gwalla: (ornament)
Because nobody demanded it, here's my Christmas playlist* on iTunes. Album titles are in italics, individual tracks are in artist - title format. Album tracks are not listed except for various artists compilations. Comments are in brackets:
  • Abney Park - Carol of the Bells
  • Béla Fleck & the Flecktones Jingle All the Way
  • Bob Rivers - Walkin' 'Round in Women's Underwear
  • Bob Rivers - Chipmunks Roasting on an Open Fire
  • The Bomboras - Lil' Drummer Boy
  • California Guitar Trio Christmas Album [The CGT are disciples of King Crimson guitarist Robert Fripp, playing surf-inspired guitar instrumental versions of mostly classical but some pop tunes]
  • Carla Bley Carla's Christmas Carols [Bley is an avant-garde jazz pianist and bandleader; this album is amazing]
  • Clockhammer - Here Comes Santa Claus
  • Commodore 64 - A Commodore Kind of Christmas [Christmas nerdcore rap]
  • Dale North, Mustin, Nate Cloud, The OneUps - Super Mario World Super Mario's Sleigh Ride OC ReMix
  • Danny Elfman - Scrooged: Main Titles - Show Time at IBC - Elliot Gives Blood - Walter Ablaze - Wild Cab Ride - Luncheonette - Asylum - Crematorium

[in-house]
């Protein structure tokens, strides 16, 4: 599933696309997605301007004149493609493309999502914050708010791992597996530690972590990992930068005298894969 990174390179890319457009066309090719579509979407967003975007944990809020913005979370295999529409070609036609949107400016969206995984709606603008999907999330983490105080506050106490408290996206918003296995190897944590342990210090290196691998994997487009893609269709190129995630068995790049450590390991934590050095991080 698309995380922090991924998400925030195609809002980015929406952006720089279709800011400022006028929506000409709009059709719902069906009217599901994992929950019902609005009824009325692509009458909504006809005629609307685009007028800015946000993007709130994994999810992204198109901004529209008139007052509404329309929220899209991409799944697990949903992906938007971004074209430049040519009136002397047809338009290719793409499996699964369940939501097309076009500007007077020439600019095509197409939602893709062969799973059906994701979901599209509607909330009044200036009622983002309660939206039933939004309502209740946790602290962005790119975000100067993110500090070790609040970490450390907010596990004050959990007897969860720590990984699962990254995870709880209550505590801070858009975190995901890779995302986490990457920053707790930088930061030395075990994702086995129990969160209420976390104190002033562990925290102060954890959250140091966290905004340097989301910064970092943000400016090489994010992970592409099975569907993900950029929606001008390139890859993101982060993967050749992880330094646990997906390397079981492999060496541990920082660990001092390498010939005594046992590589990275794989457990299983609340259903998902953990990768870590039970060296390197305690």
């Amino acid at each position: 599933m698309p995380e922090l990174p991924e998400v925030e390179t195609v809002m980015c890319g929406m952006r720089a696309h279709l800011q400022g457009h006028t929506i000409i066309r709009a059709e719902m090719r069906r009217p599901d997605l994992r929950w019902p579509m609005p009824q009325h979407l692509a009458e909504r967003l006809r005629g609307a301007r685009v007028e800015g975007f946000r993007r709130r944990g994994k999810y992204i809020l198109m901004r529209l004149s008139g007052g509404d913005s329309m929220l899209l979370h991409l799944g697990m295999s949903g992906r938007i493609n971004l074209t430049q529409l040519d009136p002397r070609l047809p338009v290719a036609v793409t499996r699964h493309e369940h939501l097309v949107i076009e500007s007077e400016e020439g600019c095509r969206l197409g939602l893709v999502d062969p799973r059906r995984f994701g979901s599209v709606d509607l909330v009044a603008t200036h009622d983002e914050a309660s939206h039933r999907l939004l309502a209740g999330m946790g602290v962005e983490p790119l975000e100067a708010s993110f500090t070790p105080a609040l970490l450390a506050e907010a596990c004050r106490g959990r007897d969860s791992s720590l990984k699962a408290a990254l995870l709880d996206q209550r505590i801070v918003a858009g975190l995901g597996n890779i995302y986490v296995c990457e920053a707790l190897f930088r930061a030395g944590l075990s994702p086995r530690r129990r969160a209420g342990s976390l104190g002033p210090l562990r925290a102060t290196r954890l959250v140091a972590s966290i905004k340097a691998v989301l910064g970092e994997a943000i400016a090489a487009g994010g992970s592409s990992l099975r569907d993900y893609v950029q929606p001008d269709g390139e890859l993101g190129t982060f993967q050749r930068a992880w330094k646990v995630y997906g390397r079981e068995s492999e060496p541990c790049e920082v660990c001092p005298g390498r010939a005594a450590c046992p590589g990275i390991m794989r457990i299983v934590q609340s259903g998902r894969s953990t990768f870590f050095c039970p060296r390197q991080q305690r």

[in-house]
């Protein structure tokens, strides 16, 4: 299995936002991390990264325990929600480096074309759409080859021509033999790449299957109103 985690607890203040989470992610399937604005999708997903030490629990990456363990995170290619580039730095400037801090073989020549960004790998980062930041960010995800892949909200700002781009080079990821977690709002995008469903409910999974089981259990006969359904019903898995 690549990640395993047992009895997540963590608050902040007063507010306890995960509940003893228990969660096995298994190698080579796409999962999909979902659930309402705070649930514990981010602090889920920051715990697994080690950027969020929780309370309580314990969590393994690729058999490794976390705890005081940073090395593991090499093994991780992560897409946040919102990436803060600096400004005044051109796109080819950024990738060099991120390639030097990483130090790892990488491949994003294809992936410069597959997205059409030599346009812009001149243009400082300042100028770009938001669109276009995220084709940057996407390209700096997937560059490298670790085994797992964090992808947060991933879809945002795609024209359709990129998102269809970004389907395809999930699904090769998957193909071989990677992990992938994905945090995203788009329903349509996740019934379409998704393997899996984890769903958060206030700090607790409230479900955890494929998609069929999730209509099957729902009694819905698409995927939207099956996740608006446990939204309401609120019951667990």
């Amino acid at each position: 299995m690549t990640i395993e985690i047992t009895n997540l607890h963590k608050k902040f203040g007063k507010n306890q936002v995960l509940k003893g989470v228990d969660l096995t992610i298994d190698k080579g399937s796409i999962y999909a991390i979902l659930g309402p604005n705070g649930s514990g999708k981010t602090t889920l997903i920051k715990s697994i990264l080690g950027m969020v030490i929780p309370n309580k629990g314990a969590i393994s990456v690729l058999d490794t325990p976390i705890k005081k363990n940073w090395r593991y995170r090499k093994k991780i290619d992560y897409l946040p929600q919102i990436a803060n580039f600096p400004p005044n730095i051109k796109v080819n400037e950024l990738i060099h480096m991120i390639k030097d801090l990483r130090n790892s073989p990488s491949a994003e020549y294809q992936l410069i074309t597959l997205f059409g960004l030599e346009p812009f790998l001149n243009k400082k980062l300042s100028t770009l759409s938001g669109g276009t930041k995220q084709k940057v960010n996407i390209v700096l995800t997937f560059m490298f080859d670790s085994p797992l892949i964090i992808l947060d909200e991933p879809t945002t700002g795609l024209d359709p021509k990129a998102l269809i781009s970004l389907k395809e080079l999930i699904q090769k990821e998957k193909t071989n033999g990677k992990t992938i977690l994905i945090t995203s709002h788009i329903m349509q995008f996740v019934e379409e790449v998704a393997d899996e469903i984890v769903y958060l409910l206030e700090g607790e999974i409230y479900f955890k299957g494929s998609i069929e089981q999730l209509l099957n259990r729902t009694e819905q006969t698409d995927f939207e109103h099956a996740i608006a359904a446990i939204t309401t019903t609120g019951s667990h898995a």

• Dave Brubeck A Dave Brubeck Christmas
  • Esquivel Merry Christmas from the Space-Age Bachelor Pad [hi-fi lounge]
  • The Flaming Lips - Christmas at the Zoo
  • Joe Meek Vampires, Cowboys, Spacemen & Spooks

    • The Fabulous Flee-Rekkers - Green Jeans
    • Roger LaVern & The Microns - Reindeer Ride
    • Roger LaVern & The Microns - Christmas Stocking

  • John Fahey - Christmas Medley: O Tannenbaum/Angels We Have Heard On High/Jingle Bells
  • Joseph Spance - Santa Claus Is Comin' To Town
  • Kick the Can Crew - Christmas Eve Rap [Japanese Christmas rapping!]
  • Los Straitjackets 'Tis the Season for Los Straitjackets [Christmas surf guitar]
  • Loudon Wainwright III - Suddenly It's Christmas
  • Moon Duo - Silver Bells
  • Pac-Man The Pac-Man Christmas Album [yes, you read that right]
  • The Ramones - Merry Christmas (I Don't Want To Fight Tonight)
  • Red Peters - Holy Shit, It's Christmas
  • Rev Run - Santa Baby (feat. Mase, Snoop Doggy Dogg, Salt 'N Pepa, Onyx, Keith Murray)
  • Smashing Pumpkins & Radiohead - If There Is A God (Acoustic Christmas '98)
  • Squirrel Nut Zippers Christmas Caravan
  • Stan Kenton - What Is A Santa Claus
  • Sufjan Stevens - Christmas In The Room
  • Sufjan Stevens - O Holy Night
  • Sufjan Stevens - That was the Worst Christmas Ever!
  • Sufjan Stevens - It's Christmas! Let's Be Glad
  • Sufjan Stevens - Hey Guys! It's Christmas Time
  • Sufjan Stevens - Get Behind Me, Santa
  • Sy Mann Switched On Santa! [Christmoog]
  • The Vandals - Christmas Time For My Penis
  • The Vandals - A Gun For Christmas
  • The Vandals - My First Christmas (As A Woman)